Are people on the Upper West Side really so different from the kids in Williamsburg? If we’re talking about the NYC cockroach population, the answer is yes. Research from Rockefeller University sheds light on the distinct genetics found in cockroach “neighborhoods” throughout the city.
Lead scientist Mark Stoeckle recently sat down with National Geographic to talk about the National Cockroach Project and what they’ve found in Manhattan, Roosevelt Island, and beyond.
Cockroaches, like New Yorkers, love their neighborhoods.
The Second Avenue Subway won’t be revolutionizing the commute for cockroaches anytime soon.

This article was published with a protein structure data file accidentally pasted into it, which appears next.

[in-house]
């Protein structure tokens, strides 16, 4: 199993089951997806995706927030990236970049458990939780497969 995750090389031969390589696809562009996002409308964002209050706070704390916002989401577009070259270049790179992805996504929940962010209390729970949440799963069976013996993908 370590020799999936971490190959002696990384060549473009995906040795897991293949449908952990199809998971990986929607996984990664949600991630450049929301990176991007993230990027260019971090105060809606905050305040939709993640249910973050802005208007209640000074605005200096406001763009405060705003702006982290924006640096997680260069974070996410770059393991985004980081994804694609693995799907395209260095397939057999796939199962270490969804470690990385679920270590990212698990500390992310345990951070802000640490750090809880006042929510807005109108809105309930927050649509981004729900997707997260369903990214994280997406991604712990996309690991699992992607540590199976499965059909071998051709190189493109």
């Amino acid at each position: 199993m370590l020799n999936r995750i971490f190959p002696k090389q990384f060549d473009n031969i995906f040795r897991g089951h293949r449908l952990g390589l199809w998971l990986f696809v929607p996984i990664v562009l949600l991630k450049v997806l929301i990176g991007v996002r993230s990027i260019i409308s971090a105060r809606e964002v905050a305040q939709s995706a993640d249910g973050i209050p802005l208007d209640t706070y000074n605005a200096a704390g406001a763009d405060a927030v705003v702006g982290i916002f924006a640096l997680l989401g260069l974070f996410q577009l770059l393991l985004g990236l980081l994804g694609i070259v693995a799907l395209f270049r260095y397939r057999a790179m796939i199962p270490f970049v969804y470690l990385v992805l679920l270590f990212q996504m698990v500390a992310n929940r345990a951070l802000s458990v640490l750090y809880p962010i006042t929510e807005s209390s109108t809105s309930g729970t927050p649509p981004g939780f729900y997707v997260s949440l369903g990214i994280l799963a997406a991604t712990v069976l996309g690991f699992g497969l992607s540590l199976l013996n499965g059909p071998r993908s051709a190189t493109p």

The National Cockroach Project has been genetically tracking cockroaches from all over the country, crowd-sourcing the critters from people who mail them in. Scientists were surprised to find identifiable genetic differences in roaches of the same species from opposite sides of Central Park.
Stoeckle likes to say that cockroaches have a lot in common with New Yorkers. They descend from immigrants, they have a lot in common with each other, but they do stick to their own turf.
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Bug scientists often say that pests like cockroaches get a worse reputation than they deserve—but when asked what they do at home, they kill them like everybody else!
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